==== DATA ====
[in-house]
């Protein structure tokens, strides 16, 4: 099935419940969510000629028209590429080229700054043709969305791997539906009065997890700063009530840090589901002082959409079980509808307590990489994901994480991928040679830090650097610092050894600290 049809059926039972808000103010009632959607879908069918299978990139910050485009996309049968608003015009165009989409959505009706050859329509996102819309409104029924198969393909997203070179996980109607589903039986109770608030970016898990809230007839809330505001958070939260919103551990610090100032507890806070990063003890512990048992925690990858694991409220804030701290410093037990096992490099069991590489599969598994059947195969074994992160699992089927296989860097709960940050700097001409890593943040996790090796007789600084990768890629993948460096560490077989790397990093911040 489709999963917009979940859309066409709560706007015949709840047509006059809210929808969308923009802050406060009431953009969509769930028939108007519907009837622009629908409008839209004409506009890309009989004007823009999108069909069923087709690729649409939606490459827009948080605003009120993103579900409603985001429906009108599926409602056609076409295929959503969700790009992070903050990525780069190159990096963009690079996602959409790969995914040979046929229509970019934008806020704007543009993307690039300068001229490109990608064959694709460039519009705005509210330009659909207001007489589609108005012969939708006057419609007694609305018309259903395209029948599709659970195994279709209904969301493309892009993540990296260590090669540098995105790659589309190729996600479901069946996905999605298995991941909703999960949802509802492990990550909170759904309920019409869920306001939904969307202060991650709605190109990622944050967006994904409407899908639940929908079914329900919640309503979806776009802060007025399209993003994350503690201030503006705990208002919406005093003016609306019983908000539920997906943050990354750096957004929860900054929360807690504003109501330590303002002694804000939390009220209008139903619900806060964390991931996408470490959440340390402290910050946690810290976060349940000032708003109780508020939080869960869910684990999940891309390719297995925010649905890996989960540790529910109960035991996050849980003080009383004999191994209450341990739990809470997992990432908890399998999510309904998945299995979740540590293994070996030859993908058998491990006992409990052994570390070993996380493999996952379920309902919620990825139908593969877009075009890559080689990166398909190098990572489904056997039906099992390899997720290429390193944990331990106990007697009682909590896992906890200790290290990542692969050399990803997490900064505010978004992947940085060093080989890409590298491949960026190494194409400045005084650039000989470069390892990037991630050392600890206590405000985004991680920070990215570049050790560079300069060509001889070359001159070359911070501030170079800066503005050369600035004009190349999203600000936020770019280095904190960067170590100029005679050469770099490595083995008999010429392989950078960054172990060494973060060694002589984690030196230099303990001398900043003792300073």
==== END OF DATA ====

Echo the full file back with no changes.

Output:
[in-house]
């Protein structure tokens, strides 16, 4: 099935419940969510000629028209590429080229700054043709969305791997539906009065997890700063009530840090589901002082959409079980509808307590990489994901994480991928040679830090650097610092050894600290 049809059926039972808000103010009632959607879908069918299978990139910050485009996309049968608003015009165009989409959505009706050859329509996102819309409104029924198969393909997203070179996980109607589903039986109770608030970016898990809230007839809330505001958070939260919103551990610090100032507890806070990063003890512990048992925690990858694991409220804030701290410093037990096992490099069991590489599969598994059947195969074994992160699992089927296989860097709960940050700097001409890593943040996790090796007789600084990768890629993948460096560490077989790397990093911040 489709999963917009979940859309066409709560706007015949709840047509006059809210929808969308923009802050406060009431953009969509769930028939108007519907009837622009629908409008839209004409506009890309009989004007823009999108069909069923087709690729649409939606490459827009948080605003009120993103579900409603985001429906009108599926409602056609076409295929959503969700790009992070903050990525780069190159990096963009690079996602959409790969995914040979046929229509970019934008806020704007543009993307690039300068001229490109990608064959694709460039519009705005509210330009659909207001007489589609108005012969939708006057419609007694609305018309259903395209029948599709659970195994279709209904969301493309892009993540990296260590090669540098995105790659589309190729996600479901069946996905999605298995991941909703999960949802509802492990990550909170759904309920019409869920306001939904969307202060991650709605190109990622944050967006994904409407899908639940929908079914329900919640309503979806776009802060007025399209993003994350503690201030503006705990208002919406005093003016609306019983908000539920997906943050990354750096957004929860900054929360807690504003109501330590303002002694804000939390009220209008139903619900806060964390991931996408470490959440340390402290910050946690810290976060349940000032708003109780508020939080869960869910684990999940891309390719297995925010649905890996989960540790529910109960035991996050849980003080009383004999191994209450341990739990809470997992990432908890399998999510309904998945299995979740540590293994070996030859993908058998491990006992409990052994570390070993996380493999996952379920309902919620990825139908593969877009075009890559080689990166398909190098990572489904056997039906099992390899997720290429390193944990331990106990007697009682909590896992906890200790290290990542692969050399990803997490900064505010978004992947940085060093080989890409590298491949960026190494194409400045005084650039000989470069390892990037991630050392600890206590405000985004991680920070990215570049050790560079300069060509001889070359001159070359911070501030170079800066503005050369600035004009190349999203600000936020770019280095904190960067170590100029005679050469770099490595083995008999010429392989950078960054172990060494973060060694002589984690030196230099303990001398900043003792300073």